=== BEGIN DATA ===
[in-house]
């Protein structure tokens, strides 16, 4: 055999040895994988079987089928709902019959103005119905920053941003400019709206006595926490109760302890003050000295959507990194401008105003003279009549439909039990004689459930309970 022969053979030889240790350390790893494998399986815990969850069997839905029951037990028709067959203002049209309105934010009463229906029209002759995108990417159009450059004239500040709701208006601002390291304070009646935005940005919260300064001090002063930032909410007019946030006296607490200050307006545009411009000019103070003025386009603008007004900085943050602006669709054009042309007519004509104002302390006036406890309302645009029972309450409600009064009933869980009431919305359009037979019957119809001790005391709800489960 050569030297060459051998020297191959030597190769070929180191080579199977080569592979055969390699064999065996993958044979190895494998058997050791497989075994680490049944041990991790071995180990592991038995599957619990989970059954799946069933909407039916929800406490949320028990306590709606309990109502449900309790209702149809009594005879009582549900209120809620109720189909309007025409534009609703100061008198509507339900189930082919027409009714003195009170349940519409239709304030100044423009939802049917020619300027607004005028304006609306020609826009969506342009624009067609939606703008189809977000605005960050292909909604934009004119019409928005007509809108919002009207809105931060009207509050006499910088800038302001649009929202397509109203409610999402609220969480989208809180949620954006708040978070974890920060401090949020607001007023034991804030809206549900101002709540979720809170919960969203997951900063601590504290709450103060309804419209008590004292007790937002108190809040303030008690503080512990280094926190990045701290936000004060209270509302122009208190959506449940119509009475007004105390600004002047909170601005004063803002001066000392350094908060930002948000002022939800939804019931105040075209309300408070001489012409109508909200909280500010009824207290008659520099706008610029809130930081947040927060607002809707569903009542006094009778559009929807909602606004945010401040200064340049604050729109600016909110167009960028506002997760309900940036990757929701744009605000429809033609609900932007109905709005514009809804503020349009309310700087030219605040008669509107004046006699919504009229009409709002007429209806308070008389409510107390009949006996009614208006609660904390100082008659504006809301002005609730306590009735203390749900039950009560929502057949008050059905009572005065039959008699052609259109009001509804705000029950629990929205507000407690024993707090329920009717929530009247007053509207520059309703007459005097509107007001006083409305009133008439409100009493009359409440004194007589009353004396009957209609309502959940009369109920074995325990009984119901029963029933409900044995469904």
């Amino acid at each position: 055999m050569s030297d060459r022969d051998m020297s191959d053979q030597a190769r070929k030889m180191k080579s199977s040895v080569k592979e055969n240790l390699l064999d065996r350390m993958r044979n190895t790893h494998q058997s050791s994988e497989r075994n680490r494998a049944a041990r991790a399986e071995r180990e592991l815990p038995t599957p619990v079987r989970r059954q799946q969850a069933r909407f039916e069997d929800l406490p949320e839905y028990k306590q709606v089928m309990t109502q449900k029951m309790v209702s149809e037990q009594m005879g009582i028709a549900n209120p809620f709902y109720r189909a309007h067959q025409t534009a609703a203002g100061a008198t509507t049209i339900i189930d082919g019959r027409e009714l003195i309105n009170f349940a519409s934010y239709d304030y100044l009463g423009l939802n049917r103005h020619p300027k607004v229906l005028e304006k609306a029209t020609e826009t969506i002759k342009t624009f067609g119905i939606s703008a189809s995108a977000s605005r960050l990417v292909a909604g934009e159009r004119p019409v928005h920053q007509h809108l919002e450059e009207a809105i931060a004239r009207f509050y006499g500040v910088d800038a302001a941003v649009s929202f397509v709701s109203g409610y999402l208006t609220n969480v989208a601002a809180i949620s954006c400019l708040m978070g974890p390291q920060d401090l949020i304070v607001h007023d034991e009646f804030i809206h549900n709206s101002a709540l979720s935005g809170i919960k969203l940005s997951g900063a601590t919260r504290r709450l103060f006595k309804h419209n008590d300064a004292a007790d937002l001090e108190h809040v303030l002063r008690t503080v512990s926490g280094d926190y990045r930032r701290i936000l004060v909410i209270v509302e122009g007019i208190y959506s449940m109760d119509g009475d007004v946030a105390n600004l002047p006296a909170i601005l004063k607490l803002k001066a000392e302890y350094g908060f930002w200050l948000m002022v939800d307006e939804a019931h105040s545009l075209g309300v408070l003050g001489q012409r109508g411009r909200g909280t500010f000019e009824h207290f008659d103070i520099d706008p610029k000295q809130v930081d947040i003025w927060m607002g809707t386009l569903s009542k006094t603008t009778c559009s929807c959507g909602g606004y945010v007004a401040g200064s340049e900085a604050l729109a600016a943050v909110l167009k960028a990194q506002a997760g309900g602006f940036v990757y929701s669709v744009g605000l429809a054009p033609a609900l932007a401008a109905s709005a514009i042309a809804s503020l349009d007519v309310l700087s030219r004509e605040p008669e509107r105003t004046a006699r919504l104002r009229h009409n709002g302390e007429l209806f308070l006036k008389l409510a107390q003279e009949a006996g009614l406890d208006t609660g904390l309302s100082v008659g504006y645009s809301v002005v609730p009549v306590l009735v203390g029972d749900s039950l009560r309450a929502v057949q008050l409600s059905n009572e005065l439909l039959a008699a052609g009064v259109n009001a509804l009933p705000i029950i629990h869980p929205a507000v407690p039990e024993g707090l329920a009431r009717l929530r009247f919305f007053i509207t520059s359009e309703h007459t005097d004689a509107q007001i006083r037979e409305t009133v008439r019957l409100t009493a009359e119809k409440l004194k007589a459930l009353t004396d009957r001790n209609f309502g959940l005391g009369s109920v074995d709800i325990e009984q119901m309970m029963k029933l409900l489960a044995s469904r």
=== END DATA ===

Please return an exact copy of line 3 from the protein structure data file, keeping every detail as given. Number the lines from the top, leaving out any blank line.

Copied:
């Amino acid at each position: 055999m050569s030297d060459r022969d051998m020297s191959d053979q030597a190769r070929k030889m180191k080579s199977s040895v080569k592979e055969n240790l390699l064999d065996r350390m993958r044979n190895t790893h494998q058997s050791s994988e497989r075994n680490r494998a049944a041990r991790a399986e071995r180990e592991l815990p038995t599957p619990v079987r989970r059954q799946q969850a069933r909407f039916e069997d929800l406490p949320e839905y028990k306590q709606v089928m309990t109502q449900k029951m309790v209702s149809e037990q009594m005879g009582i028709a549900n209120p809620f709902y109720r189909a309007h067959q025409t534009a609703a203002g100061a008198t509507t049209i339900i189930d082919g019959r027409e009714l003195i309105n009170f349940a519409s934010y239709d304030y100044l009463g423009l939802n049917r103005h020619p300027k607004v229906l005028e304006k609306a029209t020609e826009t969506i002759k342009t624009f067609g119905i939606s703008a189809s995108a977000s605005r960050l990417v292909a909604g934009e159009r004119p019409v928005h920053q007509h809108l919002e450059e009207a809105i931060a004239r009207f509050y006499g500040v910088d800038a302001a941003v649009s929202f397509v709701s109203g409610y999402l208006t609220n969480v989208a601002a809180i949620s954006c400019l708040m978070g974890p390291q920060d401090l949020i304070v607001h007023d034991e009646f804030i809206h549900n709206s101002a709540l979720s935005g809170i919960k969203l940005s997951g900063a601590t919260r504290r709450l103060f006595k309804h419209n008590d300064a004292a007790d937002l001090e108190h809040v303030l002063r008690t503080v512990s926490g280094d926190y990045r930032r701290i936000l004060v909410i209270v509302e122009g007019i208190y959506s449940m109760d119509g009475d007004v946030a105390n600004l002047p006296a909170i601005l004063k607490l803002k001066a000392e302890y350094g908060f930002w200050l948000m002022v939800d307006e939804a019931h105040s545009l075209g309300v408070l003050g001489q012409r109508g411009r909200g909280t500010f000019e009824h207290f008659d103070i520099d706008p610029k000295q809130v930081d947040i003025w927060m607002g809707t386009l569903s009542k006094t603008t009778c559009s929807c959507g909602g606004y945010v007004a401040g200064s340049e900085a604050l729109a600016a943050v909110l167009k960028a990194q506002a997760g309900g602006f940036v990757y929701s669709v744009g605000l429809a054009p033609a609900l932007a401008a109905s709005a514009i042309a809804s503020l349009d007519v309310l700087s030219r004509e605040p008669e509107r105003t004046a006699r919504l104002r009229h009409n709002g302390e007429l209806f308070l006036k008389l409510a107390q003279e009949a006996g009614l406890d208006t609660g904390l309302s100082v008659g504006y645009s809301v002005v609730p009549v306590l009735v203390g029972d749900s039950l009560r309450a929502v057949q008050l409600s059905n009572e005065l439909l039959a008699a052609g009064v259109n009001a509804l009933p705000i029950i629990h869980p929205a507000v407690p039990e024993g707090l329920a009431r009717l929530r009247f919305f007053i509207t520059s359009e309703h007459t005097d004689a509107q007001i006083r037979e409305t009133v008439r019957l409100t009493a009359e119809k409440l004194k007589a459930l009353t004396d009957r001790n209609f309502g959940l005391g009369s109920v074995d709800i325990e009984q119901m309970m029963k029933l409900l489960a044995s469904r």